The article below is a snipet of a great article
by Stéphane Xiberras is President and Executive Creative Director, BETC Euro RSCG/Paris for Contagious magazine. It brilliantly pokes fun at the way some marketing communications have become so generic that there is no longer a need for creative imput.
Read on, enjoy and smile. A lot.
When you work in advertising, your job is to create messages that stand out and make an impact to create brand preferences among consumers. ‘Buy me, I’m the best’.
When you are a creative in advertising, your job is to find new ways of putting this message across. We are here to sell things and the aim is to do it with a wink of the eye that says: ‘Hey, I know you know I am trying to flog you something, but look, I found a new way of doing it and you’ll think it’s pretty cool’. We’re just a wink factory really.
Today there are dozens of advertising festivals around the world that reward these new ways of saying the same thing. With Grand Prix, gold’s and silvers, these chosen ideas strut the Croissette at Cannes, adorn the cover of business magazines and are talked about on blogs. And when we see these campaigns, we say to ourselves that advertising still sparkles; that it’s still able to reinvent itself and to keep surprising us in different forms across different media. It’s exciting to see all that talent on display. It is an example and a motivating force not only for those who make the advertisements, but also for those who watch them and who commission them. But just between you and me, it’s more the lion that hides the savannah.
For everything that is being rewarded as the cream of the crop, this ‘new way’ to sell us things is only the very tip of a huge wave of campaigns unleashed on people around the world. One only has to have been on a jury in one of the in one of the festivals to realise that what is rewarded represents only maybe 0.00001% of global production. And the rest? Well…to be honest it’s not all that great. You just have to open a newspaper or turn on a TV to see repetitive, clichéd mindless, condescending messages. It is counter-productive for our industry insofar as our consumers become increasingly advertising aware and our consumers more wary of the effectiveness of campaigns.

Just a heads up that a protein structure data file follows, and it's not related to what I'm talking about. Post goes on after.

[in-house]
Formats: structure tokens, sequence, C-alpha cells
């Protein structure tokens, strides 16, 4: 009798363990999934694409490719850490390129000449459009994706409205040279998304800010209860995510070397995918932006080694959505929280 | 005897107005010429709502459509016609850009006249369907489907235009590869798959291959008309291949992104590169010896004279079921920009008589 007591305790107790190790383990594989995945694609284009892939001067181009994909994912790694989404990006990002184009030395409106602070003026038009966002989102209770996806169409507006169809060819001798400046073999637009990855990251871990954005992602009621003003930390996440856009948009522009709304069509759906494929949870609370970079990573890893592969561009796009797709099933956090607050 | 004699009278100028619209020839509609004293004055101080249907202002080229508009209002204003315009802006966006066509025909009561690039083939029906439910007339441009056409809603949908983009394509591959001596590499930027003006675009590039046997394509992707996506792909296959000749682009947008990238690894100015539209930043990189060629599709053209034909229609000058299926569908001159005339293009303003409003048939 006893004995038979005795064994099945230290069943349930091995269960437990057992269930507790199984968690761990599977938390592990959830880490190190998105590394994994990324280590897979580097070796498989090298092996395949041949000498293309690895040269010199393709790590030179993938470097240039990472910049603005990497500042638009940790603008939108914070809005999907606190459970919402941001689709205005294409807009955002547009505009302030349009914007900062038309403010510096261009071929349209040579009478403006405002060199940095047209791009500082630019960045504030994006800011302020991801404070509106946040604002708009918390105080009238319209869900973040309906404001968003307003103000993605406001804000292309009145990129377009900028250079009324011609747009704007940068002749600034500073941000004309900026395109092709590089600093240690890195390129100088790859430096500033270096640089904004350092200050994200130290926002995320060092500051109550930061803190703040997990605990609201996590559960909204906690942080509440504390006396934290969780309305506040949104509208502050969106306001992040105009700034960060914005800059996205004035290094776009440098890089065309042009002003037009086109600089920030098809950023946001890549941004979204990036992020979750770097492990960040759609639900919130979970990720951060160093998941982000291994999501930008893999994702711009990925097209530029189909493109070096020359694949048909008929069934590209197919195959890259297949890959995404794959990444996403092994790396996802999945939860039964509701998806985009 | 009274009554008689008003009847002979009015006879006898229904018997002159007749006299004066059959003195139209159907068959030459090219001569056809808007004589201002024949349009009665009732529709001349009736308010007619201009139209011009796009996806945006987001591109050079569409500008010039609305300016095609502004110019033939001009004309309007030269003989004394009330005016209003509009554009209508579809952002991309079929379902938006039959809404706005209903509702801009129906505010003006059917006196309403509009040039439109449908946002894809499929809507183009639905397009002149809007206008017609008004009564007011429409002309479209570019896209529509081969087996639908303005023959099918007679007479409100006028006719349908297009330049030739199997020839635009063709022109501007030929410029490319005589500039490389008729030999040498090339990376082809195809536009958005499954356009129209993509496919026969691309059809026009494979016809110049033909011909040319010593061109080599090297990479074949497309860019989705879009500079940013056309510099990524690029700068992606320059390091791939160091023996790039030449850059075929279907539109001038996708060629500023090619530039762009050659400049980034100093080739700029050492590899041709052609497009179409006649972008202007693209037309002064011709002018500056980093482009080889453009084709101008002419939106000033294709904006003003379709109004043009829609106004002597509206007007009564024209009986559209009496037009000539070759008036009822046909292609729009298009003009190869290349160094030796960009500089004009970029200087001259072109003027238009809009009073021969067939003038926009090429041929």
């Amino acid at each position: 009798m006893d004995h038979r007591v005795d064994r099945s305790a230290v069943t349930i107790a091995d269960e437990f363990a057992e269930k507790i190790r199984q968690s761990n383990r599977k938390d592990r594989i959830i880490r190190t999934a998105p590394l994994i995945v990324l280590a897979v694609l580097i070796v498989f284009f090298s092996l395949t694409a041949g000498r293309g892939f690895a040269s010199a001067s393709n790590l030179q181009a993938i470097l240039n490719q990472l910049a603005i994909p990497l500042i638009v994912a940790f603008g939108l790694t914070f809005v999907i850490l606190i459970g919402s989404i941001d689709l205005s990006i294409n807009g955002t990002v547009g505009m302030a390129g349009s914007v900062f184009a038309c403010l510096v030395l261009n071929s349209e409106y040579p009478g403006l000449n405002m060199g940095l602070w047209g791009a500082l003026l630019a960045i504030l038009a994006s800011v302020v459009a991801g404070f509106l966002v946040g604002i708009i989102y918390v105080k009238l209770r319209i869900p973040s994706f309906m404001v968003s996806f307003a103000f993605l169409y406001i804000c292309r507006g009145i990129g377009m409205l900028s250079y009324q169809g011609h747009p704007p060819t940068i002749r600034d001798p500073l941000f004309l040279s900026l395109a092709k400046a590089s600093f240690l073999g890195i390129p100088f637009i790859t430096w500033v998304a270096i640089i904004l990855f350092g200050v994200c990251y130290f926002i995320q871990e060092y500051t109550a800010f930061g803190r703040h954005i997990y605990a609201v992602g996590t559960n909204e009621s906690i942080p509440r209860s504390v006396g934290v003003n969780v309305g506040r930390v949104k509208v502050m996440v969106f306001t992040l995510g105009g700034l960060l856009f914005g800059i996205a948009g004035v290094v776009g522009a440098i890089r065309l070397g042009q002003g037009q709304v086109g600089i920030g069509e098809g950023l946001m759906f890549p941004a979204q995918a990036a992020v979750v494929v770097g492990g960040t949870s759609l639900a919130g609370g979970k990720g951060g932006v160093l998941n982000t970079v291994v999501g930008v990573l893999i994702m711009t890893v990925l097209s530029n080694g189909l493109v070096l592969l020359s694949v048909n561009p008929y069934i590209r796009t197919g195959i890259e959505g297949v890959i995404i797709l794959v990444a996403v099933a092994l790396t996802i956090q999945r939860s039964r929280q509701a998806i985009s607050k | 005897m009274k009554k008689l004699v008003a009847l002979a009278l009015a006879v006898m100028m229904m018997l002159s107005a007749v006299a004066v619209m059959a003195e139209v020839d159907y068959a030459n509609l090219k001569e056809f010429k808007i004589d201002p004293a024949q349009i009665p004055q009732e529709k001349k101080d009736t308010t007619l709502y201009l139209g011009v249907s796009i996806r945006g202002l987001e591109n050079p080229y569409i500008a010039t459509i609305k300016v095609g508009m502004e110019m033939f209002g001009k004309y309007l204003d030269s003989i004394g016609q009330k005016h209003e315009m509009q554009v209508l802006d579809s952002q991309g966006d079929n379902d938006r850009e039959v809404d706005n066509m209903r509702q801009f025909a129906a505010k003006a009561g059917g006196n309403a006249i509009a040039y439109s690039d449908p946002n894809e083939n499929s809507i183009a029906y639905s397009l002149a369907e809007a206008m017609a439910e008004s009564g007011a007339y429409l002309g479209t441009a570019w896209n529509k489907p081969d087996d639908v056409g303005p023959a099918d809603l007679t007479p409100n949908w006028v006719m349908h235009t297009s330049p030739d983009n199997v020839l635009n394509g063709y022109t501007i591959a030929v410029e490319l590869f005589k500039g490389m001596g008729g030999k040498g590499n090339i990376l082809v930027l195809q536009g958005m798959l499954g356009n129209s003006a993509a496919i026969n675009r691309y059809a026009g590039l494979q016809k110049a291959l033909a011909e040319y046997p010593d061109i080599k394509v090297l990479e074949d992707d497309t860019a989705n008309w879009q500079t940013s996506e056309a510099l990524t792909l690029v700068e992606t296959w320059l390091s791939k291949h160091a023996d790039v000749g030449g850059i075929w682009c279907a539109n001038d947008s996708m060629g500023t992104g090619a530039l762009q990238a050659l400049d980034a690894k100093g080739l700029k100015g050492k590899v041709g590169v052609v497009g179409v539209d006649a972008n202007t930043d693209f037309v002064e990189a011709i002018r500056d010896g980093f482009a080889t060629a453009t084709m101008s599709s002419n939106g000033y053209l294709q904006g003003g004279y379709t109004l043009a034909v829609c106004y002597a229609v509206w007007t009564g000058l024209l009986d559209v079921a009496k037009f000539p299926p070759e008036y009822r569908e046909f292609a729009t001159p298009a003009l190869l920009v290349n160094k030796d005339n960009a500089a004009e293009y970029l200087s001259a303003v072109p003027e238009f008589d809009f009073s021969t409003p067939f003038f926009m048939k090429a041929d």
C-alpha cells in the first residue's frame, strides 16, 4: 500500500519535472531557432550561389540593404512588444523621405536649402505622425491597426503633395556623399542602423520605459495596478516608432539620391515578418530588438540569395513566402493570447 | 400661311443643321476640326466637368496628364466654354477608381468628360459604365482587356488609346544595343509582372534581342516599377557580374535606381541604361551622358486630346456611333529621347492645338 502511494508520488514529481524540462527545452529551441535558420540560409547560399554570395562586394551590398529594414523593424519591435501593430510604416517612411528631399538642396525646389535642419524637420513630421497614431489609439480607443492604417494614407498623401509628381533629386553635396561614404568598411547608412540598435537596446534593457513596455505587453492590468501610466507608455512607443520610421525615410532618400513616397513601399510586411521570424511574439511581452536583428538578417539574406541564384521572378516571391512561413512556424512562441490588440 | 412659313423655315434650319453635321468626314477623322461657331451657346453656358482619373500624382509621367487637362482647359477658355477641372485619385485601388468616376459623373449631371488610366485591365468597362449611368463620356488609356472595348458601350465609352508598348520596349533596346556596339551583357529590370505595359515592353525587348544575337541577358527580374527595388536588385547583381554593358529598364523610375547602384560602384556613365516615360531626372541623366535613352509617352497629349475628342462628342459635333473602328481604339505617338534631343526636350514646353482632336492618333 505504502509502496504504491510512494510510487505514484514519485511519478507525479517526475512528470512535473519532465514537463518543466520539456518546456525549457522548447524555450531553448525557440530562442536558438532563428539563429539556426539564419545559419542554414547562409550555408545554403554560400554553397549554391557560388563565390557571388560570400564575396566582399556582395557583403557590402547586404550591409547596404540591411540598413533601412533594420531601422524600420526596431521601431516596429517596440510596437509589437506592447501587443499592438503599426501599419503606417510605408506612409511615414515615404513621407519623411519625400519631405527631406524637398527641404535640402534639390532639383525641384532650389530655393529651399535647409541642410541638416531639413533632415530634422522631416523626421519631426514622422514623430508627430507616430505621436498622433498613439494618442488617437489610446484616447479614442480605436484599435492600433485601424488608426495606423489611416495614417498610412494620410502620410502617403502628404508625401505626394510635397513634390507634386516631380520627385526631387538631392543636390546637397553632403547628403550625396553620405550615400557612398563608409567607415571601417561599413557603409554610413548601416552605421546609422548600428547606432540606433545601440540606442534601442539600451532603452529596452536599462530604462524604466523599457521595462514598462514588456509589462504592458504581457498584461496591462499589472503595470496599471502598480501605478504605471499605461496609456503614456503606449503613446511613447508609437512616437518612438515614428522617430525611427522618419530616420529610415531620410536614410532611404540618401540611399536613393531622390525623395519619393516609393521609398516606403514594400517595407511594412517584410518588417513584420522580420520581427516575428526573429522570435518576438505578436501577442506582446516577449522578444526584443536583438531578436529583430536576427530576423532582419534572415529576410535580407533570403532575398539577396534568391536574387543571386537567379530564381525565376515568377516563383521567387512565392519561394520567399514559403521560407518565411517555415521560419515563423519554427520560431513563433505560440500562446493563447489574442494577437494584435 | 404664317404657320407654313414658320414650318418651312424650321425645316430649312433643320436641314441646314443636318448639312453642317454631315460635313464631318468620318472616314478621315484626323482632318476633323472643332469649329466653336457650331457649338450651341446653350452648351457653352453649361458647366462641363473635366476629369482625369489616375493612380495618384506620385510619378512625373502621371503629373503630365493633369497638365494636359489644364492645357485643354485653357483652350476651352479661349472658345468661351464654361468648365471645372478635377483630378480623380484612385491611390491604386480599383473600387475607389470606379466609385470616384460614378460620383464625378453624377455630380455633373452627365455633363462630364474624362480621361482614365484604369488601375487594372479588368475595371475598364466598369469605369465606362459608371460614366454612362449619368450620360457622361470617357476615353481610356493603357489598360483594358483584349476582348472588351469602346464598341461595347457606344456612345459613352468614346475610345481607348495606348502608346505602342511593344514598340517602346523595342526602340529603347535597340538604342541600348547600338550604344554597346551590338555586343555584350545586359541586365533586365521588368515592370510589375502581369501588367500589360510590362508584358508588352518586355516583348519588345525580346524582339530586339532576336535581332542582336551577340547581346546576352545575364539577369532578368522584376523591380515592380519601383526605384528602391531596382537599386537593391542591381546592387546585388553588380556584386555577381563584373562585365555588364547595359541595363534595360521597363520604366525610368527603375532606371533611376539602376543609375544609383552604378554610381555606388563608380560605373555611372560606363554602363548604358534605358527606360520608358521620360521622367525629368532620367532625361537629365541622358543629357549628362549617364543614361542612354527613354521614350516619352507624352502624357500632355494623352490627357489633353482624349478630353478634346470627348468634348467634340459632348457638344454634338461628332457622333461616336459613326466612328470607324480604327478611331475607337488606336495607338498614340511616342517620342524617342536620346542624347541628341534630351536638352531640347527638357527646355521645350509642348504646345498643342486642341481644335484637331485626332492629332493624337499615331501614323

It’s as if there isn’t one single discourse per brand but a single formatted advertising language, a sort of ‘Esperanto’ understood by everyone, a bland unimaginative language of a few words that commands us to ‘pay attention, this is advertising, this is how to speak in advertising’.
It was this rather disturbing observation that prompted me to push this paradox to its limit. Since advertising all too often resembles a mediocre rehashing of things that already exist, why not try to create a machine that could do it in our place?
The idea of CAI (Creative Artificial Intelligence) was born – a software robot that immediately and infinitely creates simplistic and non-differentiated advertising.
CAI (pronounced ‘Kay’) is the product of nine months relentless work. We compiled all possible, imaginable brand promises by product category. Next, we loaded CAI with thousands of visuals, bits of copy and dozens of typical page layouts. So when you ask CAI to work, she can randomly generate around 200,000 ads.